When I reread my last post, I got the sinking feeling that I’d allowed myself to commit the one blogging sin that I vowed never to commit: writing primarily about myself. Way too many “I’s.” Feeling slightly redeemed by having invited you to write in, I felt even more grateful that you shared such lovely anticipations. When I started this blog, I made a promise to myself to try to write only what is worth reading, and for me that is all about what connects with others. Because honestly, the details of a single person’s life are just not that interesting. Too many bloggers forget this, and I semi-forgot it myself because I was feeling a little lazy. And when we are lazy in life, it shows up in writing. In fact, when we are lazy or distracted or just a tad too self-involved, it shows up everywhere. As John Ruskin wrote, “A man wrapped up in himself makes a pretty small parcel.” But then something wonderful came along and inspired me… Continue reading “A Very Small Parcel”
I’ve been thinking a lot about forgiveness lately, not for a noble reason such as the New Year and trying to better myself, but because, like Dustin Hoffman in Rain Man, I’m stuck in this compulsive habit of keeping a little psychic notebook of “offenses against Leslie Srajek,” and it gets longer and longer each day. And I’m not talking about the girl at Panda Express who charges you for “free refills,” or even the bank clerk who–oops!–deposits your paycheck into the wrong account. Also, this is not to say that I have not made my share of mistakes, because I SO have.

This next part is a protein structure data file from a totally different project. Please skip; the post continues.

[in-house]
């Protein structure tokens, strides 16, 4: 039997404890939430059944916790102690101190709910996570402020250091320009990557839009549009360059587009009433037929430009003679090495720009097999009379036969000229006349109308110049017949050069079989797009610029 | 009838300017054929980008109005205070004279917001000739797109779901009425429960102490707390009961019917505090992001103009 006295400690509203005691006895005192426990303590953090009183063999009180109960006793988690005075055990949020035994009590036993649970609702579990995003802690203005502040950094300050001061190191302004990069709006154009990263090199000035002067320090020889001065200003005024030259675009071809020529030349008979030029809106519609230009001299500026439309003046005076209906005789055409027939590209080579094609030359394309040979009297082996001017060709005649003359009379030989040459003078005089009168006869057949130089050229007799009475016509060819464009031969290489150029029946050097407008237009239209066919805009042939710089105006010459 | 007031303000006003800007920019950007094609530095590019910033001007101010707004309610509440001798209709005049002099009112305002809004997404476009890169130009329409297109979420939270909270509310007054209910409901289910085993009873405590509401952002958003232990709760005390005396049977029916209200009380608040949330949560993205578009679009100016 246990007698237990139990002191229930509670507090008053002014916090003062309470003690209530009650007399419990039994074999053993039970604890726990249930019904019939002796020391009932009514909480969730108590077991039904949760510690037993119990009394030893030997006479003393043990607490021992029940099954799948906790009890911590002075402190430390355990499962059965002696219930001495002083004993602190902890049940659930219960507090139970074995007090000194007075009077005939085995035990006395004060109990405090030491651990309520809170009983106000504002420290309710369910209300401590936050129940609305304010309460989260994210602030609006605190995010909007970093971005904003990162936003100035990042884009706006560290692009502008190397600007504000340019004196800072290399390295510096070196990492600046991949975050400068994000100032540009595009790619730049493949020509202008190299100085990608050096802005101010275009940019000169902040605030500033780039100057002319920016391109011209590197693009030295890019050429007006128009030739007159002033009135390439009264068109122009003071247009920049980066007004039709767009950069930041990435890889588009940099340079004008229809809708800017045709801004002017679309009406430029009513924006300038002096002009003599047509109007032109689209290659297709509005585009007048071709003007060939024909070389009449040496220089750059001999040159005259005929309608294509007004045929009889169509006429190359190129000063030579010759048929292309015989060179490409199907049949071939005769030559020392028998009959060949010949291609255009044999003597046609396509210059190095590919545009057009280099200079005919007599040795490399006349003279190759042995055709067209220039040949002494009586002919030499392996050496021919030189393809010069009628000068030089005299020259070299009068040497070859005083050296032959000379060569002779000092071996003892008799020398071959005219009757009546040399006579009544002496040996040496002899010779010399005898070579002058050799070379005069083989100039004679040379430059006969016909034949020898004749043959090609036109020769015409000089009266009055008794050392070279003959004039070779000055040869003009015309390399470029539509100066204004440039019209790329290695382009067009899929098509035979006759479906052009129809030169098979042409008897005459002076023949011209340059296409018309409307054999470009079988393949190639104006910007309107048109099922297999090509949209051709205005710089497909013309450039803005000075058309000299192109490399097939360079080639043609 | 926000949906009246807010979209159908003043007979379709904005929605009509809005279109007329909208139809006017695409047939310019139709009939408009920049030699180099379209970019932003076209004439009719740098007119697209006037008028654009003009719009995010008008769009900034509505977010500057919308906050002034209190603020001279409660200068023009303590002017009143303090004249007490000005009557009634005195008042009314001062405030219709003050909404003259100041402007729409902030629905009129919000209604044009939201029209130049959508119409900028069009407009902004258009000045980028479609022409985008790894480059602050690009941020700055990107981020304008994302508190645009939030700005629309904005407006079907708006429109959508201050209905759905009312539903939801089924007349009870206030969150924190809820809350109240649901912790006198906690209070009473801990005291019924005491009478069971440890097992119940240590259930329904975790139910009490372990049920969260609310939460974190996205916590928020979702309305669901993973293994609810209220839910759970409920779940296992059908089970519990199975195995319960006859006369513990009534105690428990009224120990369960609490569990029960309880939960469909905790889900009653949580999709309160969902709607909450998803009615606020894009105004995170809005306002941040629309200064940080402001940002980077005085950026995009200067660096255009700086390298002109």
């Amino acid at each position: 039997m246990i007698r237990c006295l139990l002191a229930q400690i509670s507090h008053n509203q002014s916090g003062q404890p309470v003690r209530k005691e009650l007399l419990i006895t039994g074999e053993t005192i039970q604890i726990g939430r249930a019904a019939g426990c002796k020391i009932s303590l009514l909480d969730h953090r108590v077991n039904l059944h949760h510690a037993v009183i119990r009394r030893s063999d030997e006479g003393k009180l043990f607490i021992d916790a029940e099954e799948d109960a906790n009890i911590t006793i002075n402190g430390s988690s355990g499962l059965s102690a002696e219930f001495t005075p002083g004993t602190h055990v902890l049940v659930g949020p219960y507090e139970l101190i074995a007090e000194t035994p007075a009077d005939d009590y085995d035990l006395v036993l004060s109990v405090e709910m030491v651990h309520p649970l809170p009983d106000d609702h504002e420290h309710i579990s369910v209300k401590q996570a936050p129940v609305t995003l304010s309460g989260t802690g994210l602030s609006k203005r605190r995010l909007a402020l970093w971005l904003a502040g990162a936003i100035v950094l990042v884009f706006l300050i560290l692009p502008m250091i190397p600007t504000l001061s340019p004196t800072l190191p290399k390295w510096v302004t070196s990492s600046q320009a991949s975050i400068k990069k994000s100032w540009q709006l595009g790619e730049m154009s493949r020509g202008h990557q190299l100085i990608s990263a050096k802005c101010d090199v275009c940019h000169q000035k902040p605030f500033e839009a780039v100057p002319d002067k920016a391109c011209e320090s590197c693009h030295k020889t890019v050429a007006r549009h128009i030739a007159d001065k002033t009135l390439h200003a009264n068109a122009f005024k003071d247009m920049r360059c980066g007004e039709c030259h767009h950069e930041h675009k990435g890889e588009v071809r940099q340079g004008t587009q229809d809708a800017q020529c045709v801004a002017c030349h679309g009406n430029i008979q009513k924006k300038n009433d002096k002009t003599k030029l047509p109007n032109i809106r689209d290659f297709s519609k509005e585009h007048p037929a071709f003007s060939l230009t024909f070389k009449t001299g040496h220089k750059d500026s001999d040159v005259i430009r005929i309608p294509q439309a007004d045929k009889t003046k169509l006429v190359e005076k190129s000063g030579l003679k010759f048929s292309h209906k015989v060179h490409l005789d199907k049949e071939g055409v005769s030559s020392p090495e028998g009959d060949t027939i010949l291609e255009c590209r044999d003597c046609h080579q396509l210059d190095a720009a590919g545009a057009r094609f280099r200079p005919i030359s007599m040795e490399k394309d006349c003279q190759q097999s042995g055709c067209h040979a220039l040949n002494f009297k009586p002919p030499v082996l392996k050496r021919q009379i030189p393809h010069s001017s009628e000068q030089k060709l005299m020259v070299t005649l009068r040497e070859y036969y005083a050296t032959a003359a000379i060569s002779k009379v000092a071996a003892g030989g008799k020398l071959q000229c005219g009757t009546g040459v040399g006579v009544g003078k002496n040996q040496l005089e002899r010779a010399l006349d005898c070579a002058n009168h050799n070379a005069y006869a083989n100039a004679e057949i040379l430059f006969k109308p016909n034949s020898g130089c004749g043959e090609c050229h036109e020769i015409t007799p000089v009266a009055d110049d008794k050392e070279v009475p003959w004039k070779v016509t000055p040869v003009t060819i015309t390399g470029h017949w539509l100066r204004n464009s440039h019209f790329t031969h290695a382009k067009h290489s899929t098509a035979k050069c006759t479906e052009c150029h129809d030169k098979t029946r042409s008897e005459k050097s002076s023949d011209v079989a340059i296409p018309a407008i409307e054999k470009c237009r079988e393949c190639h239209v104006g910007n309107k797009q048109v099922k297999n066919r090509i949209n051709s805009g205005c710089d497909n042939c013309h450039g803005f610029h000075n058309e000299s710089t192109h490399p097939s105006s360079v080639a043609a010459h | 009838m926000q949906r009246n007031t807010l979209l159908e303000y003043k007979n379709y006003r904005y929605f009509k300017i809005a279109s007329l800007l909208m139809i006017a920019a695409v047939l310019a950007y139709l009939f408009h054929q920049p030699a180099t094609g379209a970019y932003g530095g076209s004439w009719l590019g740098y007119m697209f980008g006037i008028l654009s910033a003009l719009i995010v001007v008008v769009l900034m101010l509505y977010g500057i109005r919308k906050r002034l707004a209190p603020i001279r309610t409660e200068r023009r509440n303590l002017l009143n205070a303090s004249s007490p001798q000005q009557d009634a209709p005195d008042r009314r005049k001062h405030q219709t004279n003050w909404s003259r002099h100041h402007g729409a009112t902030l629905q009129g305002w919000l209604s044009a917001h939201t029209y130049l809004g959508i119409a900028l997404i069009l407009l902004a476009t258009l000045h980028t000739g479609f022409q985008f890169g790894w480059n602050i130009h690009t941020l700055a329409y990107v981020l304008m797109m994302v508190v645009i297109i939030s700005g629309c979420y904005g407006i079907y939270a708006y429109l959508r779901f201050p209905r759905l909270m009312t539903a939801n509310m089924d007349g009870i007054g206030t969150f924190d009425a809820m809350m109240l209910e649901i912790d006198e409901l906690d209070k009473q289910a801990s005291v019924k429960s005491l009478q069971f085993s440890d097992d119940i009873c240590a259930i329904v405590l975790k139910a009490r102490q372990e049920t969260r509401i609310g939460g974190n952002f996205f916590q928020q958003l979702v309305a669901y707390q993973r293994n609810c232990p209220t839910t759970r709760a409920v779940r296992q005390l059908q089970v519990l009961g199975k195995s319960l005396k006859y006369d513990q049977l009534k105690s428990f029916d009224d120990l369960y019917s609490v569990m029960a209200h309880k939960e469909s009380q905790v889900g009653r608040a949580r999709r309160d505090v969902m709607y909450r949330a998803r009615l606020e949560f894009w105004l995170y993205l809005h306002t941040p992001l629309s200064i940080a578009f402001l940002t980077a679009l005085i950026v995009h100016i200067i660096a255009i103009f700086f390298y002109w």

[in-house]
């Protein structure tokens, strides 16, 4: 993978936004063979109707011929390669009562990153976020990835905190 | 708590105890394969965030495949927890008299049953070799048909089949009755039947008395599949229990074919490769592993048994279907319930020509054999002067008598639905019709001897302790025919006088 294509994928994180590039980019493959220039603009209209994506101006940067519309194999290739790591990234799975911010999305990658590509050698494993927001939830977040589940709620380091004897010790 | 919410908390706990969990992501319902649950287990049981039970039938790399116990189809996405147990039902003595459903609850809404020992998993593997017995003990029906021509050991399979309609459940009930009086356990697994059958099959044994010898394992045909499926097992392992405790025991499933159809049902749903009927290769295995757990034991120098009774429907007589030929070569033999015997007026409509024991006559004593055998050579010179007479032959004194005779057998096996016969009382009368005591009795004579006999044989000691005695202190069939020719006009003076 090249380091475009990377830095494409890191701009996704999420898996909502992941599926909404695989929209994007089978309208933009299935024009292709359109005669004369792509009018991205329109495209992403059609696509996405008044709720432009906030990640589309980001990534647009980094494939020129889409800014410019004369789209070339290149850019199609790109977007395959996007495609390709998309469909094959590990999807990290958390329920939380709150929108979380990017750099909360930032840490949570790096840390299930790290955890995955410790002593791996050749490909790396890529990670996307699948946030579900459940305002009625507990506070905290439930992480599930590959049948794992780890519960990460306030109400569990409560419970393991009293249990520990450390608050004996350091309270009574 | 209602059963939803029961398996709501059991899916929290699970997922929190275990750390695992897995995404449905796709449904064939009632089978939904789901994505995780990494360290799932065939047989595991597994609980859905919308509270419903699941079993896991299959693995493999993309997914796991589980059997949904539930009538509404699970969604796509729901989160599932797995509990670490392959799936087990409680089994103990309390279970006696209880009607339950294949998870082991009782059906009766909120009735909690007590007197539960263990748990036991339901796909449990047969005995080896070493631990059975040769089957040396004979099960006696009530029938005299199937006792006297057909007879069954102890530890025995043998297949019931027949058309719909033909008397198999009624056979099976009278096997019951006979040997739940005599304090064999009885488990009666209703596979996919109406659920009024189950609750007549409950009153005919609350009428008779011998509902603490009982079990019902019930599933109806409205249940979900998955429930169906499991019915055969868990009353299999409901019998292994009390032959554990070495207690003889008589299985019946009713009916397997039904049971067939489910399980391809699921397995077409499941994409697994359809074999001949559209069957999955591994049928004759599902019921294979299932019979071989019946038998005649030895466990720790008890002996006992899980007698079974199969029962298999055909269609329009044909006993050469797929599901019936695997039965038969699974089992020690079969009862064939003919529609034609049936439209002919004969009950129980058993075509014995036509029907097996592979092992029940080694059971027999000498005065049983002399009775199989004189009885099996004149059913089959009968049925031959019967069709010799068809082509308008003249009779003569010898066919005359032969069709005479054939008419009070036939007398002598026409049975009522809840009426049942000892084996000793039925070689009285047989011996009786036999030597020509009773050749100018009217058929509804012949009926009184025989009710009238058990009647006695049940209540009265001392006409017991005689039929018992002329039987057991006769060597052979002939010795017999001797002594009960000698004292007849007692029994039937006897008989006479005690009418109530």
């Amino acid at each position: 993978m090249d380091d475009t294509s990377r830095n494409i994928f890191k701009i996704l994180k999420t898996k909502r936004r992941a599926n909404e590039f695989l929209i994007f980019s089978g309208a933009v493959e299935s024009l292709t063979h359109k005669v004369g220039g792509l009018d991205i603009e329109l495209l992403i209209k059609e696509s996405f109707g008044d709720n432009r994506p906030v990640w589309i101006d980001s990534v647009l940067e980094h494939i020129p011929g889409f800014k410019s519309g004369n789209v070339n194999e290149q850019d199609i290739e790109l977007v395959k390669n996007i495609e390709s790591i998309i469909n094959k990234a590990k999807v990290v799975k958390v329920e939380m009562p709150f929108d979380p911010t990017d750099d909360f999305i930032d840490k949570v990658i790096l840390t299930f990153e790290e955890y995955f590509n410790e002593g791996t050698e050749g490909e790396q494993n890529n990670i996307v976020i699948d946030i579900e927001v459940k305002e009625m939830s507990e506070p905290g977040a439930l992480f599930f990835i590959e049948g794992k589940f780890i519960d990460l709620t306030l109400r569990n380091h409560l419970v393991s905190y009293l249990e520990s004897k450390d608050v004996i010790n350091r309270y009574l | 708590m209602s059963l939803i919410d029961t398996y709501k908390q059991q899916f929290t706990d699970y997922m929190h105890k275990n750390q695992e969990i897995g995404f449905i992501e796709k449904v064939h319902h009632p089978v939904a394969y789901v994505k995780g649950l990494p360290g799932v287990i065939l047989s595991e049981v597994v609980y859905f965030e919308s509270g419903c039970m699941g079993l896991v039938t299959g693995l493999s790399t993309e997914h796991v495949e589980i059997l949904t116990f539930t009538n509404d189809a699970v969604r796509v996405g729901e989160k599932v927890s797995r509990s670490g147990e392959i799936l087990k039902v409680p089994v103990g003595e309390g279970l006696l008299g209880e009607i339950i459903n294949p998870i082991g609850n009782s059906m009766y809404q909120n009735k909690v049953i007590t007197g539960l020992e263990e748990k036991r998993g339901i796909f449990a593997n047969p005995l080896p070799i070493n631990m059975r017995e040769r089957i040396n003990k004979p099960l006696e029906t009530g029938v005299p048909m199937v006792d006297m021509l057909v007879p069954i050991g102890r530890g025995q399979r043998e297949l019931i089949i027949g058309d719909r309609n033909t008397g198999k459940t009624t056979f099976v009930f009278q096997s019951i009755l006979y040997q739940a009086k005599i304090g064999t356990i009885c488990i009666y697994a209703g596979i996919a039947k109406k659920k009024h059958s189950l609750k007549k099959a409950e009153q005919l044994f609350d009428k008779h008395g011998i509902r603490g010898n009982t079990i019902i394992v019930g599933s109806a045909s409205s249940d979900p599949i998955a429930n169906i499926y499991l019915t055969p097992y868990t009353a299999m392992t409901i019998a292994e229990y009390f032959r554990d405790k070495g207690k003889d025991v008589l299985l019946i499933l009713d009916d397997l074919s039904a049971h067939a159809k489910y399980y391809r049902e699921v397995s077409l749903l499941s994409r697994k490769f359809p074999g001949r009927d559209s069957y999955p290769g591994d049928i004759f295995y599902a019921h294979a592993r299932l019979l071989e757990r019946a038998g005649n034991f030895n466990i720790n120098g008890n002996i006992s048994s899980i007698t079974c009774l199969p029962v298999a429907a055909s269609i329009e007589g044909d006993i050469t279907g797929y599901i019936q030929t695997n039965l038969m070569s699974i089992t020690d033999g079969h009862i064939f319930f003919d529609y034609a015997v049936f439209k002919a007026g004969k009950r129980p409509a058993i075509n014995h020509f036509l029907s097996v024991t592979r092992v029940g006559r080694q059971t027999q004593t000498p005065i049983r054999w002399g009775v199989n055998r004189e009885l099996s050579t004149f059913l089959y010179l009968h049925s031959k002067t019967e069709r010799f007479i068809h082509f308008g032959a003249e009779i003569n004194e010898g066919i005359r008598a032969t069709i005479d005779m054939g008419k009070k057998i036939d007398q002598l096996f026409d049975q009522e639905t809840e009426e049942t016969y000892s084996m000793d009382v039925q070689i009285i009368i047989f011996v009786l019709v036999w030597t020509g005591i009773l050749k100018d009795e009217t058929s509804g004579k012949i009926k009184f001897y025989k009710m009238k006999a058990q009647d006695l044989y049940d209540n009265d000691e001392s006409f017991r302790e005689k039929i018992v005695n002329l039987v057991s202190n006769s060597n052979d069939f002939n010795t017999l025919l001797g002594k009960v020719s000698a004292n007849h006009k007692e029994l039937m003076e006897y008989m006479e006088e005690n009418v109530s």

But some people have treated me not so well lately. If we were in daycare together, they would need to be in time out for the whole day. Maybe the whole week, with no chocolate Cherrios for snack. However, like the old blues song says (and what the laws of discretion and good taste dictate), the details of all that “‘t’aint nobody’s business but my own.” What does matter to all of us, however, is forgiveness.
Forgiveness mostly sucks, because being angry is SO much easier and less vulnerable. And if you are a drama queen like me, you enjoy clinging on to your own morsel of pain until the whole world sees how wounded and derserving of love and sympathy and healing and worship you are and …Okay, stop that. In the end, it’s like Anne Lamott says: not forgiving someone is like drinking rat poison and waiting for the rat to die. Also, Annie Lamott has a chapter in Traveling Mercies about forgiveness in which she quotes C.S. Lewis in Mere Christianity as saying, “If we really want to learn to how to forgive, perhaps we had better start with something easier than the Gestapo.”
One of the questions that someone recently wrote in was, “Is being in love anything but guaranteed insanity?” I know this was a serious question, with real perplexity behind it. But it made me laugh. Of course it did. Chris Rock says that if you’ve never wanted to kill someone, you’ve never been in love. And maybe I’m starting out this post with a somewhat comical tone, because questions about love between long-term partners, and the question, “Are you willing to be the one who says ‘I love you’ first?” scares me almost to death. Because I’m pretty sure that I’m not. Maybe sometimes, but not as a rule.